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Tapestry, Carole King



As I considered what album this week's post would be, I realized that I had only written about British musicians who, in my humble opinion, have contributed more substantially to modern music than Americans. Nevertheless, there are many extraordinary Americans, and this week's recommendation is dedicated to one of the most prolific songwriters and interpreters of all time, Carole King.


I was introduced to this album by the mother of one of my best high school friends, Memo. His parents were cool because they knew enough about music to have engaged in conversations with us about what we were avidly exploring. I also remember a fantastic night in their kitchen watching Simon And Garfunkel's concert in Central Park. When Memo's mother talked about this album, I was unsure if I wanted to like it, it felt more like "grown-up" music; how ignorant.


Tapestry is an album that everybody should listen to at least once. Carole King was close to 30 when it came out in 1971, and by then, she had already had a successful career writing songs for other artists, some of them very successful like "You Make me Feel" by Aretha Franklin. She was encouraged by her friend James Taylor to start singing her songs, it was then that she decided to move to Laurel Canyon, where she mingled with the likes of Jackson Browne, Crosby, Stills, Nash, Joni Mitchel, and many others.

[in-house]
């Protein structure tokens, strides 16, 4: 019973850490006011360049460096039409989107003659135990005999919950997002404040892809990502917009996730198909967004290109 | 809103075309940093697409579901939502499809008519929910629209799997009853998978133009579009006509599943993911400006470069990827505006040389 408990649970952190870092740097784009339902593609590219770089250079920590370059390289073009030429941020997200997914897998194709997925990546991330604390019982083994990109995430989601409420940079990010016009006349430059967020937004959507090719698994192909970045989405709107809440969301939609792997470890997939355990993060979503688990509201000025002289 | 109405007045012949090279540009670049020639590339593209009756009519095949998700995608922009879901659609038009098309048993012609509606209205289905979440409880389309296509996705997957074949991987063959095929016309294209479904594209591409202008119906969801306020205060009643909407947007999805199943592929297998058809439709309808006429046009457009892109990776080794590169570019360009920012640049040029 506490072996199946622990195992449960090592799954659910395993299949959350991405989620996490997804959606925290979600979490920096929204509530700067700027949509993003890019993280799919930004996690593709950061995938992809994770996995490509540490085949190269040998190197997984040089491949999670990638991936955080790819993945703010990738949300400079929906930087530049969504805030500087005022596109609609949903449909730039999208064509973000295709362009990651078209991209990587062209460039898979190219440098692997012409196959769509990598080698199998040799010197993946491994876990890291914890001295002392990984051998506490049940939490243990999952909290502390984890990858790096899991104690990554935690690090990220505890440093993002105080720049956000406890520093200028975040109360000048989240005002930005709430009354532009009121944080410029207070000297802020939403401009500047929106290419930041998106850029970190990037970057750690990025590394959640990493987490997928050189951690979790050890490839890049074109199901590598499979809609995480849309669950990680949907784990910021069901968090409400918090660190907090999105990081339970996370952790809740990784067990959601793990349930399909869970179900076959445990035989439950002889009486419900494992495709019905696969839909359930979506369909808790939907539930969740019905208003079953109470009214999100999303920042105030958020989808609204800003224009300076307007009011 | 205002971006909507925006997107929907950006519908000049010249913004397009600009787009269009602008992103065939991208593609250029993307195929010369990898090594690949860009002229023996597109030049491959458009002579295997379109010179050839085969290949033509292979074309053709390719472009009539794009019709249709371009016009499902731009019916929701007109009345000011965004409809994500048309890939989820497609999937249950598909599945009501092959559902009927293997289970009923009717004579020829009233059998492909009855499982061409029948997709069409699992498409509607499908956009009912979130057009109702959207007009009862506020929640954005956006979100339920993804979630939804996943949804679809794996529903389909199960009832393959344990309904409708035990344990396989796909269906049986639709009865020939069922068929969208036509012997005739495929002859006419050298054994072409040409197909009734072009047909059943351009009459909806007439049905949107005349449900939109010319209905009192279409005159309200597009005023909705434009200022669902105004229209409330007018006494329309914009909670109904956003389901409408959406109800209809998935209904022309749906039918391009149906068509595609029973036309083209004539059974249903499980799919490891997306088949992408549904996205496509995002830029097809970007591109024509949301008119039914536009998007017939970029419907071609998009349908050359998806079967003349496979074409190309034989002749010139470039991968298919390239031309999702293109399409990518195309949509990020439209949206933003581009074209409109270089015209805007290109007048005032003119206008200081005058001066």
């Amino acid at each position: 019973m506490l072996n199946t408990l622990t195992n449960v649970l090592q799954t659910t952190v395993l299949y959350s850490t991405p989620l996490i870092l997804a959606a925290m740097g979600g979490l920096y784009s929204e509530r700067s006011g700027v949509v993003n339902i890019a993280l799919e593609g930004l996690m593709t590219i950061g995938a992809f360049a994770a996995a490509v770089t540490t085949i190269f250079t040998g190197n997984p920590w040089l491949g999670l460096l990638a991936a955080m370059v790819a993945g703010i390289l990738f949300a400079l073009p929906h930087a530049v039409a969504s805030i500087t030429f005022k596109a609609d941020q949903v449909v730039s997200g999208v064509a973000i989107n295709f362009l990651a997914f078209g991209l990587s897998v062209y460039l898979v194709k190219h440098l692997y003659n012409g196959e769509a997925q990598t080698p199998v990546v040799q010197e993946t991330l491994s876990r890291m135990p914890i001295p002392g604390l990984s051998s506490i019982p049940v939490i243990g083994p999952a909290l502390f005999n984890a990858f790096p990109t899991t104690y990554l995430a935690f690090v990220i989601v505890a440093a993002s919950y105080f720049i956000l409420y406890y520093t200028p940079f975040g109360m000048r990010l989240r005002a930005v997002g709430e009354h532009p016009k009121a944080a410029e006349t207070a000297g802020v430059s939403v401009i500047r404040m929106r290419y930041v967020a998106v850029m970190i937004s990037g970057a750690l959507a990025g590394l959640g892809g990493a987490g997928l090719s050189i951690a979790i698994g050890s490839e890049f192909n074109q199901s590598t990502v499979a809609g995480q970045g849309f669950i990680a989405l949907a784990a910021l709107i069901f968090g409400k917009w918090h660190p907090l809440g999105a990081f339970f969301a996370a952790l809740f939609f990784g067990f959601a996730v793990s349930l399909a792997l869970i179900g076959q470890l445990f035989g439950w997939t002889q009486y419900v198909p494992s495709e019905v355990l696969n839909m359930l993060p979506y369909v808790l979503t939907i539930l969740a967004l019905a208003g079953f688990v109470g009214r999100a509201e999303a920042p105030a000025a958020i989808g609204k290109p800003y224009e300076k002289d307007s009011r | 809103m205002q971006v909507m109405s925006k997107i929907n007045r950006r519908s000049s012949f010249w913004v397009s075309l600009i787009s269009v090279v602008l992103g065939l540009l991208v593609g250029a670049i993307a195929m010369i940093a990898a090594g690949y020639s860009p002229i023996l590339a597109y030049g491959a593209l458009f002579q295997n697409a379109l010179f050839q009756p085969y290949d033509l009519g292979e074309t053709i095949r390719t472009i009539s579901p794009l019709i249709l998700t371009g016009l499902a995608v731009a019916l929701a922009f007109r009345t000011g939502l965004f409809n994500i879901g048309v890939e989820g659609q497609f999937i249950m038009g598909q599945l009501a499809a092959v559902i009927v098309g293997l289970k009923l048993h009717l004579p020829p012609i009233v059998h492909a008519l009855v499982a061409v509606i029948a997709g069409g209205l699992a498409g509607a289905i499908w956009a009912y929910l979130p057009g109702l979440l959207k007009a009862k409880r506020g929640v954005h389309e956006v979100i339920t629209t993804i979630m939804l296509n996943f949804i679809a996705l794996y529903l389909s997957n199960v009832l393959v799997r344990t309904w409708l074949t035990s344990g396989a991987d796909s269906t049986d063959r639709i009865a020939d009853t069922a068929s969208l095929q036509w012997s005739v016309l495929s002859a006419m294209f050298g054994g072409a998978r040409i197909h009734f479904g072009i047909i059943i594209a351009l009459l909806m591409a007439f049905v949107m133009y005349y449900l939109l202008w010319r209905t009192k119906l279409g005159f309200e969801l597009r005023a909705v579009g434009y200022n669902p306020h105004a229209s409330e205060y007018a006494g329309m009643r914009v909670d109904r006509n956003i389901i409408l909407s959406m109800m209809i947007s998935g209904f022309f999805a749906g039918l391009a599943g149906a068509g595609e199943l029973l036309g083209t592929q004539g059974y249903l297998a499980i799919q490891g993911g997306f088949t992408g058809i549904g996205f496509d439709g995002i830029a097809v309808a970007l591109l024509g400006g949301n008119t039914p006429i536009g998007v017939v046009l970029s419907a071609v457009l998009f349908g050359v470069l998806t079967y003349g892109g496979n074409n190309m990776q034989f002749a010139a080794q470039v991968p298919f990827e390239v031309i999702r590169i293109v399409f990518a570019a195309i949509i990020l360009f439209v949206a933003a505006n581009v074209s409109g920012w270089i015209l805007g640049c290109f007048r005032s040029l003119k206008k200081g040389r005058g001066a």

Tapestry is without question one of the best albums of all time. It is music that connects with the soul and with your emotions. This album is the purest expression of how an artist can allow us to see what we are unable to see but somehow already know.

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